How to Avoid a Hangover

Drawing by Charles Bukowski

The answer to the question “What causes a hangover?” is a complex one. There is more than one reason for all that pain. Most hangovers are caused by a combination of dehydration (lack of fluids in the body), the loss of sugars and salts, and poisoning of the system with alcohol – or, more precisely, the impurities in alcohol.

You can never really know when one is going to creep up on you and, once it’s there, how to deal with it. However, help is at hand. Here are some ways to avoid a hangover just by being a bit clever (and, let’s face it, none of us are particularly good at this while under the influence), so read carefully.

Before you even leave the house – that’s right, while you’re still sober – have something to eat. This slows absorption of alcohol. Carbs and fatty foods are best. If you can’t find the time to eat, drink a glass of milk at least. If you get the chance to eat something during the evening, do.

Have a glass of water after each alcoholic drink. Water keeps your body hydrated. When you drink alcohol, its diuretic qualities mean that our body expels more liquid than you drink. The body requires water to function and, if various organs within it are deprived, they will steal it from wherever they can, including the brain (see where I’m going here?). The brain doesn’t actually feel pain, but, when it starts shrinking due to loss of fluid, filaments connecting the outside membranes to the inner skull start to stretch and this is what gives you the gnawing pain in your head in the morning. Dehydration caused from increased alcohol intake makes your brain shrink. Now will you listen to me?

Stick to one drink an hour to give your body a chance to absorb the alcohol cumulatively. The body only has the facility to process roughly one ounce (a half-jigger) of alcohol an hour (this varies depending on gender, body size, tolerance levels, etc.). On a serious note, this rule of thumb is well worth remembering for those of us who may have to drive to work early in the morning after a late night.

Don’t mix different types of alcohol. It takes the body longer to recognize and metabolize each individual type of alcohol.

If you “mix it up,” remember the rules. Beer before liquor, never sicker. Liquor before beer, no fear. Beer then wine, feel fine. Wine then beer, feel queer. Confused? Me, too.

Stick to light-colored liquors. Dark liquors contain more congeners (the impurities that give alcohol taste), which will have a rousing effect on the drum solo that is about to kick off in your head.

Remember, carbonated drinks affect you faster. The bubbles help the body absorb the alcohol at an increased rate.

Drink premium liquors. The more expensive the alcohol, invariably, the better its method of distillation (the production method that helps to remove the congeners).

Avoid too many sweet drinks (like piña coladas). Not only do they make you look like a bit of a jerk, but the sweet flavors often hide the taste of alcohol, giving you an unrealistic view on how much you are drinking.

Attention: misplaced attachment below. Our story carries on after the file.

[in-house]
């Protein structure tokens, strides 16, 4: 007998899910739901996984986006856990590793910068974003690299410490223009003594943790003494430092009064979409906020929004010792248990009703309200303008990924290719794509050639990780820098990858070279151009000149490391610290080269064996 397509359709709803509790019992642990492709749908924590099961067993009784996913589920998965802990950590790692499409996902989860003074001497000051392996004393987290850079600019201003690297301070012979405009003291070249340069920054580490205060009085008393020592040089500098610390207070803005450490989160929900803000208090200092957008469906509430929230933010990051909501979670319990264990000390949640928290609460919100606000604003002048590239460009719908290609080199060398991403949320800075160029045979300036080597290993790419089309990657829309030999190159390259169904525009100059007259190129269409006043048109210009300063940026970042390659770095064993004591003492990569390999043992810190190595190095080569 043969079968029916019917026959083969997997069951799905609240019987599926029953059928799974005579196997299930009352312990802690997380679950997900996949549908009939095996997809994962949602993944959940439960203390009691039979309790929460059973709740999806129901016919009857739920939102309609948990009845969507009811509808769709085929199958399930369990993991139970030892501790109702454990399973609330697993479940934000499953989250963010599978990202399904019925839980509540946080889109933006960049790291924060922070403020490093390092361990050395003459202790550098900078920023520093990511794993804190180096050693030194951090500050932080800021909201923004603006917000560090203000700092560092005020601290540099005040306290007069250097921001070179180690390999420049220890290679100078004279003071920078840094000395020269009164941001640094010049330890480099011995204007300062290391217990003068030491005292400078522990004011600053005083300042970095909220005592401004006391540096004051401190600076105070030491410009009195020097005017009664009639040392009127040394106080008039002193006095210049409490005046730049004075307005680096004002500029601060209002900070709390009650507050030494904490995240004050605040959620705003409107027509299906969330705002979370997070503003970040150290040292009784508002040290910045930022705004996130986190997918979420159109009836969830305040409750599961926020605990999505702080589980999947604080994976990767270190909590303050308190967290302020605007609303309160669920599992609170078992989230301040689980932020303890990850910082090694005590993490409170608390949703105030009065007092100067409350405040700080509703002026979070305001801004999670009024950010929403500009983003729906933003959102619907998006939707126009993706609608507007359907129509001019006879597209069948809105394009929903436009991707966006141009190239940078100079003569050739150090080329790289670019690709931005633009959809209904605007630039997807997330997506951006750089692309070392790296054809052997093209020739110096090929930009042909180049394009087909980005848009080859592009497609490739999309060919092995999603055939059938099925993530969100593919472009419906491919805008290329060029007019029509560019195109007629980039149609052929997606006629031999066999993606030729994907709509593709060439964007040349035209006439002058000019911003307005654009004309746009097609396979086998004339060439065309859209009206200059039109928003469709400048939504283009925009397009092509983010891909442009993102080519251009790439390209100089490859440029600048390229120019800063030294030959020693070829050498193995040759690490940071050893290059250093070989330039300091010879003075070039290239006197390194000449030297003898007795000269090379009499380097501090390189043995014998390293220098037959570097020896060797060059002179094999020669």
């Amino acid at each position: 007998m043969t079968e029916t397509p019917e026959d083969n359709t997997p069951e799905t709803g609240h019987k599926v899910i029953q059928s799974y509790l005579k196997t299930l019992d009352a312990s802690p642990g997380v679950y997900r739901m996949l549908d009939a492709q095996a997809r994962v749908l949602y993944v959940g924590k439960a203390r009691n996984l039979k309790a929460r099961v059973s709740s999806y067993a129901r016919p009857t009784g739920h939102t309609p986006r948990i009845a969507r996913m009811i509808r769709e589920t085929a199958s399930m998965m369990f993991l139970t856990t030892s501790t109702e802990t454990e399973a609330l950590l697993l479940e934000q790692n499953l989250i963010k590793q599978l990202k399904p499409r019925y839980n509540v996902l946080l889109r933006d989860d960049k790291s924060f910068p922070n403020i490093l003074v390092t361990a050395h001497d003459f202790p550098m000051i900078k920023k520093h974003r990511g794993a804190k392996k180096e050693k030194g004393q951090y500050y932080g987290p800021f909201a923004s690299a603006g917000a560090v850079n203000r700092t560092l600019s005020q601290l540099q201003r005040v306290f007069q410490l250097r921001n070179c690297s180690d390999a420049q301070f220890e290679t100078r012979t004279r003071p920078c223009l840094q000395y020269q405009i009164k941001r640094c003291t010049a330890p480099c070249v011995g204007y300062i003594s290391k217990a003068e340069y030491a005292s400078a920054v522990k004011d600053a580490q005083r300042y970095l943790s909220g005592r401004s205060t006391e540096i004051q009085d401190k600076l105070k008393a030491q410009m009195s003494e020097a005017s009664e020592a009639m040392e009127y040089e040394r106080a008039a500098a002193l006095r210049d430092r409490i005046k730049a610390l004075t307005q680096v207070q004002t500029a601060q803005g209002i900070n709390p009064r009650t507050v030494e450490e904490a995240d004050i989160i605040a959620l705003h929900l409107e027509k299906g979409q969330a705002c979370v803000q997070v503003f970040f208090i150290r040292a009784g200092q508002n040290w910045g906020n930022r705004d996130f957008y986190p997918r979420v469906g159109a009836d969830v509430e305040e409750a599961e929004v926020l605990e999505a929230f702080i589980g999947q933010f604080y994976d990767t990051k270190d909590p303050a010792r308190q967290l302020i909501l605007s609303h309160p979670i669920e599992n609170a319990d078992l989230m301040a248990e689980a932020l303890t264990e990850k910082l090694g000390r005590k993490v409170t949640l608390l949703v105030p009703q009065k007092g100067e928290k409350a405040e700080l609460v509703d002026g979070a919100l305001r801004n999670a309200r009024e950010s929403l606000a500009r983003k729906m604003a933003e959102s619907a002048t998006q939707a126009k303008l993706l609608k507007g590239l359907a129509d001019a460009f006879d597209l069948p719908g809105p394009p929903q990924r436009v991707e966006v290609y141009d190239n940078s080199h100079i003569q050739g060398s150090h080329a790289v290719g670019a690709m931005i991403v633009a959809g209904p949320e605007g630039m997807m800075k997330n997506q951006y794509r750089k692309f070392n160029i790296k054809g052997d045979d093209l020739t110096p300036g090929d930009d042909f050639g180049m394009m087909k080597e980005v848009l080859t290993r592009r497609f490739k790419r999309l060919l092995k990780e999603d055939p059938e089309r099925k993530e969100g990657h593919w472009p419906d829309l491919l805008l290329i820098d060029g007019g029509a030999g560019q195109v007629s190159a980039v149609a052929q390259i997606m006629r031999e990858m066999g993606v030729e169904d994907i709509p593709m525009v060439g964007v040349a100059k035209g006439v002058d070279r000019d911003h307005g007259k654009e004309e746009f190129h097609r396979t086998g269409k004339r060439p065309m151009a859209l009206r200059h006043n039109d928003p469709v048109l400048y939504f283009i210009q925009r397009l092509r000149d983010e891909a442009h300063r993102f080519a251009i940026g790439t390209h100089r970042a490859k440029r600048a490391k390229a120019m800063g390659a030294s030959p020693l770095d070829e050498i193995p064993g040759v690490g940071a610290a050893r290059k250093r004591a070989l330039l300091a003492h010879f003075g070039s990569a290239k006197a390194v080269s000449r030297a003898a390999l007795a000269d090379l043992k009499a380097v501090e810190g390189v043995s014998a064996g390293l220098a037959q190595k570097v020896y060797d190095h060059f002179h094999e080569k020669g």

Drink a pint of lightly-salted water before going to bed. Frequent visits to the toilet will result in the loss of salt as well as water. Salts contain potassium and sodium, which are essential for maintaining a healthy body. If you are determined to stave off the pain, and you have a strong stomach, drinking a large glass of lightly salted water before going to bed will help (and another would help even more). I recommend trying this the night before, as it’s not going to get any easier the next day.

Eat something sweet before bed. Alcohol attacks the glycogen that is stored in the body. It breaks it down to glucose, which is washed out of the body when you visit the restroom. When this energy source is depleted, you will feel heavily fatigued in the morning.

Try a banana, honey, and peanut butter sandwich. The banana and honey contain potassium and glucose. Bananas are also high in magnesium, which can relax the pounding blood vessels in your head, and contain natural antacids to help soothe your gnarled stomach. And why peanut butter…? Not too sure, but it sure tastes great!

Have a long, hot powerful shower. I’m digging into the pockets of personal experience here, but a shower, especially one with massaging jets, often helps. Aim the jets on your neck or anywhere else you feel tense, and your muscles will relax, relieving tension. This is especially useful for those of us who have a penchant for subjecting our body (and pride) to a turn on the dance floor! If that’s too hectic, try a hot bath!

Take milk thistle extract. On a love-your-liver tip, this herb is quite butch when it comes to limiting the damage done by free radicals.

Go for a brisk walk. Increased oxygen intake can improve the metabolic rate, thus increasing the speed at which toxins are broken down within the body.

Drink isotonic sports drinks. These are typically used by sports persons to replace salts and sugars sweated out during exercise, which is exactly why they are good for hangovers! Try to avoid the carbonated isotonic drinks, though, as they will only bloat your stomach.

Ben Reed
Hangover Cures (2005)

Drawing by Charles Bukowski

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